1. I always use "Long" variables instead of "Integers". It used to be that you needed to be careful about how much memory you're using. Nowadays, if you're running into those same issues, you probably shouldn't be using Excel in the first place.
A lot of these are personal preferences, but I've also written a lot of VBA code, so hopefully you'll find them helpful.
I agree that the array type should be long, but even when space is no object, I think that subscripts should be Integer. (Maybe my old age is showing. . .)
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  #16  
Old 06-02-2014, 01:23 PM
sweetiepie sweetiepie is offline
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Quote:
Originally Posted by kn005 View Post
Thanks alot man. I appreciate the help. what books or materials do you suggest for someone who wants to be an expert in vba?
Read a bunch of VBA threads on this forum. It won't make you an 'expert' (you won't learn how to define an object), but it will teach best practices for the kind of programming we do, which is probably more important... What we do is generally either algorithms (loops and arrays), working with a database, and/or finding obscure functions to automate.

Last edited by sweetiepie; 06-02-2014 at 01:27 PM..
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  #17  
Old 06-02-2014, 01:31 PM
bensonby2 bensonby2 is offline
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Another tips:
I believe you are thinking it as "I want the first row to be 10; second row to be 20; third row to be 30". (if this is not what you want to achieve, please just ignore my comment)

In this way, I advise you try to code in the way you think, without the need to specify so many repeated values.

Code:
For i = 1 To 3
  Cells(i, 1).Resize(, 4) = i * 10
Next i
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  #18  
Old 06-02-2014, 03:15 PM
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Quote:
Originally Posted by JMO View Post
I agree that the array type should be long, but even when space is no object, I think that subscripts should be Integer. (Maybe my old age is showing. . .)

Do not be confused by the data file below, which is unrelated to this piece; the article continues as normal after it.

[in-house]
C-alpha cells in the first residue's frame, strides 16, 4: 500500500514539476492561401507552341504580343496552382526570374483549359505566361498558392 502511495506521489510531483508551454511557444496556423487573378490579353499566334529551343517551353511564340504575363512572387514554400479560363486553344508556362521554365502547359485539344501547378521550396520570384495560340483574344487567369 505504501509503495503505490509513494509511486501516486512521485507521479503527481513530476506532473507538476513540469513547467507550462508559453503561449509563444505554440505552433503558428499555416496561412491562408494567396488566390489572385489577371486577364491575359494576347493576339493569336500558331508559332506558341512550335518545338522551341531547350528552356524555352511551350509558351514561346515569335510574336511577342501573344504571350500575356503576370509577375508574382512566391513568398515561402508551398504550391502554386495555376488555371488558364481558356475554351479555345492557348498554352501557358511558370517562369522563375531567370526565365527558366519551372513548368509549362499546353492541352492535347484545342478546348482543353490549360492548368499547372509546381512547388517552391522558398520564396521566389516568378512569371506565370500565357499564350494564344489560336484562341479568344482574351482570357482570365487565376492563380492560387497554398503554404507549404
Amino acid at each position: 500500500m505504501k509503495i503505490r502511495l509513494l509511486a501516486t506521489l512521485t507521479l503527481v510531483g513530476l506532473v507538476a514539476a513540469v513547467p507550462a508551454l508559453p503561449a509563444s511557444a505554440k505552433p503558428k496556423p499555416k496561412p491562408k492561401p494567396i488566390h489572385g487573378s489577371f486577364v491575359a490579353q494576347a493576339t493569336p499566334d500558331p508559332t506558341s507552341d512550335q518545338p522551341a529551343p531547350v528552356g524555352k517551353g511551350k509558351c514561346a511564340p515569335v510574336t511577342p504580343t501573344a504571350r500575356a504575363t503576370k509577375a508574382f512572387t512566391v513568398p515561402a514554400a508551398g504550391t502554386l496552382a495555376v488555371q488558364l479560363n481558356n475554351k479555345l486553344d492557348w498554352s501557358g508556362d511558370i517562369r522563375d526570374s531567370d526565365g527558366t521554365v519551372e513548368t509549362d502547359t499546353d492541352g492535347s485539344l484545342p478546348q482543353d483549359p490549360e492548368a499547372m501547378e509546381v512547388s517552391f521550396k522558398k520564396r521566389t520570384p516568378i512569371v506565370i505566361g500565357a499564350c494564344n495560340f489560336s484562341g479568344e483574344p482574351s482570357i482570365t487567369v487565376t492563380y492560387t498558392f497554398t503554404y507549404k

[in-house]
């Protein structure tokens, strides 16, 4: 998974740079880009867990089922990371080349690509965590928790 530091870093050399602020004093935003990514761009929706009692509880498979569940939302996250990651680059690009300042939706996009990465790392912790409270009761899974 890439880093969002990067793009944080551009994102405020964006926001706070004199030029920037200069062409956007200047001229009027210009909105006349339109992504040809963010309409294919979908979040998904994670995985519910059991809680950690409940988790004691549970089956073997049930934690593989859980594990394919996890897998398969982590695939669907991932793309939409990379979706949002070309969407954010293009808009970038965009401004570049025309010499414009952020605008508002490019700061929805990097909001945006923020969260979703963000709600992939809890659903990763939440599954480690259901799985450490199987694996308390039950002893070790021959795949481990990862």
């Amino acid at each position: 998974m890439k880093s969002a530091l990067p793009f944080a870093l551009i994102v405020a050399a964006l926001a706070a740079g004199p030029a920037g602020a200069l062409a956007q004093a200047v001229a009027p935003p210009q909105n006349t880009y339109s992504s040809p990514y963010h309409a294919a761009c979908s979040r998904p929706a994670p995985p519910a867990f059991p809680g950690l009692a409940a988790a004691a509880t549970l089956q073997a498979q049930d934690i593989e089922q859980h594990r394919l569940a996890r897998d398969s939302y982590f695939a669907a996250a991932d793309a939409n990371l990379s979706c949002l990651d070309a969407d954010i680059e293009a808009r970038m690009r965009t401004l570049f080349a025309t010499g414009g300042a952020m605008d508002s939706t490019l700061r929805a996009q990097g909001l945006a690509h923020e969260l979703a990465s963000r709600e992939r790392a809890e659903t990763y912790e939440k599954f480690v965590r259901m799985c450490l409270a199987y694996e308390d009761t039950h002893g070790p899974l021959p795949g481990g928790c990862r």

Integers overflow at 32,767 (2^15 - 1, since an integer is 16 bits, minus one bit for the sign).

Excel 2003 had 65,536 (2^16) rows. I spent a lot of time working with workbooks that had >32,767 rows, so I'd often have overflow issues, and I started using Longs for everything out of habit.

The potential for overflow is even greater now that Excel 2007+ has 1,048576 (2^20) rows. Of course, if you're using that many rows you're doing some other stuff wrong.

There might be some slight efficiency to be gained by using data types consistent with the "word" of your system. For example, if you're using an integer (16-bit) datatype on a 32-bit system, then the CPU is implicitly converting them to long (32-bit) variables. On a 64-bit system (& with 64-bit Office), there's a new LongLong (64-bit) datatype. For more info, Tushar Mehta has a pretty informative post here:
http://www.tushar-mehta.com/publish_...10%20VBA.shtml

I won't go as far as to say it's "wrong" or "bad" to use Integer datatypes for index/subscript variables, but I'm curious as to your reasons for saying that subscripts "should" be Integers.
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  #19  
Old 06-02-2014, 03:35 PM
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Quote:
Originally Posted by kn005 View Post
Ok so i declared both i and j as integers making the code look like this and it worked. I'm not sure if that's a good way to do things. Any advice?
Being explicit is a good way to do things regardless of the programming language. Why leave anything in your code ambiguous and run the risk of getting the wrong answer? Also, being explicit aids in documenting your code.
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  #20  
Old 06-02-2014, 05:15 PM
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if you don't define your variables, including specifying their type, the type of your variables will become Variants instead, which are horribly inefficient.